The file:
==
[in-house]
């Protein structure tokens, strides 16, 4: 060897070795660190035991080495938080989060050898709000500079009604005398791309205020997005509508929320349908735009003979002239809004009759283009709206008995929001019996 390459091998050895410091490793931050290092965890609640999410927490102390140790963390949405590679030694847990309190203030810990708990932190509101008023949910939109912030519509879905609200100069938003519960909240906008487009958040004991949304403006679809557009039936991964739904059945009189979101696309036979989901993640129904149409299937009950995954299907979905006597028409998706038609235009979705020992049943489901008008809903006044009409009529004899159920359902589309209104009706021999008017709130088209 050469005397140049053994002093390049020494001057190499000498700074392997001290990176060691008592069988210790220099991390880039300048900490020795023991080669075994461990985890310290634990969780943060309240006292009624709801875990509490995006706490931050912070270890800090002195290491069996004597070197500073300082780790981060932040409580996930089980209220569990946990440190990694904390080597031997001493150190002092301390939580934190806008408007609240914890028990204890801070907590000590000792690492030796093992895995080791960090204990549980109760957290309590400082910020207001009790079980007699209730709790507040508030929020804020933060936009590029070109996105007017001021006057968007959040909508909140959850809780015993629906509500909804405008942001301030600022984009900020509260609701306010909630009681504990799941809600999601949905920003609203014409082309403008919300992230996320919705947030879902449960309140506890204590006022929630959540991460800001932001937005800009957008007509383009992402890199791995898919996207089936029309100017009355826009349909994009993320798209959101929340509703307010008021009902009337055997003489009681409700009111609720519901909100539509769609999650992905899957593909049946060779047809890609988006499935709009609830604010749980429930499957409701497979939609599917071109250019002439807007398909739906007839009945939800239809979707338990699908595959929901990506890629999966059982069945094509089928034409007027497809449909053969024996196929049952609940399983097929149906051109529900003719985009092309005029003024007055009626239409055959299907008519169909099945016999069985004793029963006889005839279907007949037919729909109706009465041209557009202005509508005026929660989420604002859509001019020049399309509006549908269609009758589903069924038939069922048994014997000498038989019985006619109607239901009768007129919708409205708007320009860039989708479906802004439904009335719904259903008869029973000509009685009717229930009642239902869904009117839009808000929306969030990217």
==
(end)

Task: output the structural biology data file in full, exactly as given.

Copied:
[in-house]
């Protein structure tokens, strides 16, 4: 060897070795660190035991080495938080989060050898709000500079009604005398791309205020997005509508929320349908735009003979002239809004009759283009709206008995929001019996 390459091998050895410091490793931050290092965890609640999410927490102390140790963390949405590679030694847990309190203030810990708990932190509101008023949910939109912030519509879905609200100069938003519960909240906008487009958040004991949304403006679809557009039936991964739904059945009189979101696309036979989901993640129904149409299937009950995954299907979905006597028409998706038609235009979705020992049943489901008008809903006044009409009529004899159920359902589309209104009706021999008017709130088209 050469005397140049053994002093390049020494001057190499000498700074392997001290990176060691008592069988210790220099991390880039300048900490020795023991080669075994461990985890310290634990969780943060309240006292009624709801875990509490995006706490931050912070270890800090002195290491069996004597070197500073300082780790981060932040409580996930089980209220569990946990440190990694904390080597031997001493150190002092301390939580934190806008408007609240914890028990204890801070907590000590000792690492030796093992895995080791960090204990549980109760957290309590400082910020207001009790079980007699209730709790507040508030929020804020933060936009590029070109996105007017001021006057968007959040909508909140959850809780015993629906509500909804405008942001301030600022984009900020509260609701306010909630009681504990799941809600999601949905920003609203014409082309403008919300992230996320919705947030879902449960309140506890204590006022929630959540991460800001932001937005800009957008007509383009992402890199791995898919996207089936029309100017009355826009349909994009993320798209959101929340509703307010008021009902009337055997003489009681409700009111609720519901909100539509769609999650992905899957593909049946060779047809890609988006499935709009609830604010749980429930499957409701497979939609599917071109250019002439807007398909739906007839009945939800239809979707338990699908595959929901990506890629999966059982069945094509089928034409007027497809449909053969024996196929049952609940399983097929149906051109529900003719985009092309005029003024007055009626239409055959299907008519169909099945016999069985004793029963006889005839279907007949037919729909109706009465041209557009202005509508005026929660989420604002859509001019020049399309509006549908269609009758589903069924038939069922048994014997000498038989019985006619109607239901009768007129919708409205708007320009860039989708479906802004439904009335719904259903008869029973000509009685009717229930009642239902869904009117839009808000929306969030990217």